The Foreign Service Journal, May 2018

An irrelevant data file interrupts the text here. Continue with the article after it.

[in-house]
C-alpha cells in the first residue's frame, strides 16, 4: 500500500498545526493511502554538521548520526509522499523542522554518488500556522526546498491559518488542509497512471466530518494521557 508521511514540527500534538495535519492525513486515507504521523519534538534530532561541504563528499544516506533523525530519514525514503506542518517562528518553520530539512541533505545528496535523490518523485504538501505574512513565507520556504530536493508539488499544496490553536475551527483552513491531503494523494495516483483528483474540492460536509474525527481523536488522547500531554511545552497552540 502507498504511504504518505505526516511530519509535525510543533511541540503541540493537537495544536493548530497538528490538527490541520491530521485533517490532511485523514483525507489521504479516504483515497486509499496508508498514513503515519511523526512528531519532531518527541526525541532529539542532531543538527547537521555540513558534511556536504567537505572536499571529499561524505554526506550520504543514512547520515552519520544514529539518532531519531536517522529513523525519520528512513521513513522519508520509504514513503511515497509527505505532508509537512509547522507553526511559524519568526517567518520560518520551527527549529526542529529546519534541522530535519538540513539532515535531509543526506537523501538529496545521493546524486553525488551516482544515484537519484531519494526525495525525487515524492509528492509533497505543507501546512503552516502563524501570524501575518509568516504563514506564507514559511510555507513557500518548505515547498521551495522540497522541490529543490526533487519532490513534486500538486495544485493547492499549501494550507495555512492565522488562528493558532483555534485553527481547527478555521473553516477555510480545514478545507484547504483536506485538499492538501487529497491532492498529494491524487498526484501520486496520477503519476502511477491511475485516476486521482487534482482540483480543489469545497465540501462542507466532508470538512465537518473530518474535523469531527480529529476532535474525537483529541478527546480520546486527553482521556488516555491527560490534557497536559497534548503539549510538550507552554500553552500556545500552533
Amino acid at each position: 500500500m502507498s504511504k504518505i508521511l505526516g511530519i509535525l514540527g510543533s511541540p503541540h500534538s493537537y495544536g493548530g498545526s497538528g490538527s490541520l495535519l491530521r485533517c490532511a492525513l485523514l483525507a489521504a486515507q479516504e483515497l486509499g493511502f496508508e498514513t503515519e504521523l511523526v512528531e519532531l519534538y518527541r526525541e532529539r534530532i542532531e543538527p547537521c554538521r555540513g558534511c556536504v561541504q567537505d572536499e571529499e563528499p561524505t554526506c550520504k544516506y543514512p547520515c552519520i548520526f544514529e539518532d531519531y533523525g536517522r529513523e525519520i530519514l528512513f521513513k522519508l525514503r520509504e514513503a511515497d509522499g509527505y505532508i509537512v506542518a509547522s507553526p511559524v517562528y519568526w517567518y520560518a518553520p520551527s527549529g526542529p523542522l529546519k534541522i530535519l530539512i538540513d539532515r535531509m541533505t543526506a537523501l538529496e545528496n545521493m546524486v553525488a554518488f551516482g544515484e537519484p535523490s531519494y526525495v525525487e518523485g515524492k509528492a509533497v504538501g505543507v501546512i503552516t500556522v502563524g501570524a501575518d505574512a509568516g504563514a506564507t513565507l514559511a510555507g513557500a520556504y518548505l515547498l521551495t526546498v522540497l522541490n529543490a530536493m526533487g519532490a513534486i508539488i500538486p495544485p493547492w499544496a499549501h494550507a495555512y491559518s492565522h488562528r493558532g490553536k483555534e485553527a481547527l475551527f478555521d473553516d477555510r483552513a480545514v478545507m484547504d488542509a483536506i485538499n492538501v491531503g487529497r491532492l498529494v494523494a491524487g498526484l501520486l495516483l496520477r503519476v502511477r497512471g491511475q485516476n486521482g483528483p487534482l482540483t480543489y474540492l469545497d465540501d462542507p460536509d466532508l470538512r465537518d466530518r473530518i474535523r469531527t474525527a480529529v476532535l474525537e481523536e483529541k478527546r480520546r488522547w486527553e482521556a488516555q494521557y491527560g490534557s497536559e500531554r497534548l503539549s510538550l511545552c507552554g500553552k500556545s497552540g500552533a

64 MAY 2018 | THE FOREIGN SERVICE JOURNAL WHERE WE STAND | BY JULIE NUTTER, PROFESSIONAL POLICY ISSUES DIRECTOR EER Season: Thinking About the Precepts It’s EER season again. The first step in crafting a persuasive EER is a review of the Foreign Service promo- tion precepts, or “competen- cies”—the skills, knowledge and abilities required to advance to the next level. Two characteristics of the current precepts stand out—their flexibility and their comprehensiveness. The precepts apply to many different circumstances, and the sub-categories under each skill group are numer- ous enough to capture widely diverse accomplish- ments. These characteristics are not random. AFSA negoti- ates with management every year on its procedures to implement the promotion system—for example, on the Bureau of Human Resources’ instructions to promotion panels. Every three years AFSA negotiates the sub- stance of the precepts. We review the procedures and content of the precepts to ensure fairness and general applicability, and to mini- mize circumstances that could prompt grievances. Taking advantage of the precepts’ flexibility and their comprehensive nature is probably the wisest course of action when confronted with that blank EER form today. Composing a compelling evaluation does not just ful- fill an obligation to yourself or to your employees. It forges a link in a long chain of responsibility Foreign Ser- vice members have as stew- ards of the Service. Tying your day-to-day work or that of your employees to mis- sion, bureau or overall U.S. foreign policy goals makes it clear that the annual promo- tion panel process not only maintains high standards of corps performance, but it binds our work to our foreign policy priorities. If EER drafting feels like an unwelcome distraction, take a deep breath and remem- ber you are serving everyone by doing your best. For some of you, this year’s report might be more about the journey than the destination. One important function of diplomacy is to create a bank account of trust with foreign inter- locutors. When crises occur, diplomats draw on those accounts to partner with others to address the challenges and find solu- tions. Part of any diplomat’s job is building up those accounts, and you may have done more of that recently. It’s valuable but not high-profile work, often leading to insights on how to strengthen the U.S.-host country relationship. Similarly, when your career takes an unwanted detour, or a busy policy account is suddenly quiet, it might be time to build up other types of accounts— bulwarks of substantive knowledge, deep wells of language expertise or a foray into mentoring that will pay off in future tours. Accomplishments this year might be skewed towards how you used that new knowledge or your men- toring role to guide newer employees or inter-agency colleagues, rather than how you used your skills to change the world. That’s okay—the precepts highlight the importance of mentor- ing employees in multiple places and using horizontal management (e.g., with peer-level colleagues). Finally, don’t forget “com- munity service and institu- tion-building”—key precepts in times of change. This is not to say that recent management deci- sions have not put some Foreign Service members in possible jeopardy, espe- cially those members who have opened their windows to compete to cross the threshold. Drastically lower promotion numbers have serious consequences, and we are doing all we can at AFSA to raise the alarm about the potentially grave damage continued lower promotion numbers will cause. Our promotion system, modeled on that of the military, is unusual in the federal government. The Foreign Service Act of 1980 mandates that Foreign Ser- vice promotions be decided by independent panels, and the system has served the Foreign Service well. A 2010 State Department Inspector General report examined the panels, their work and their findings and concluded that the system is “fundamen- tally fair and trustworthy.” A 2013 Government Account- ability Office report con- curred with the IG’s conclu- sion, noting that although there are still improvements to be made, State had addressed deficiencies well. Because we believe in the integrity of the promotion system and see it as inte- gral to the strength of the Service, AFSA opposed the Bureau of Human Resources’ recent change to criteria for applying to cross the senior threshold. Given the limited number of greater hardship positions available, only a subset of FS-1s will be able to meet the new require- ments for multiple greater hardship tours or obtain a waiver from HR. AFSA supports stream- lining the Professional Development Program—the fewer boxes to check, the better—but we favor keep- ing independent promotion boards to select the next generation of Senior Foreign Service leaders. The promotion system belongs to members of the Foreign Service—its stew- ards. EER time is another chance to refine that stew- ardship. Happy drafting! n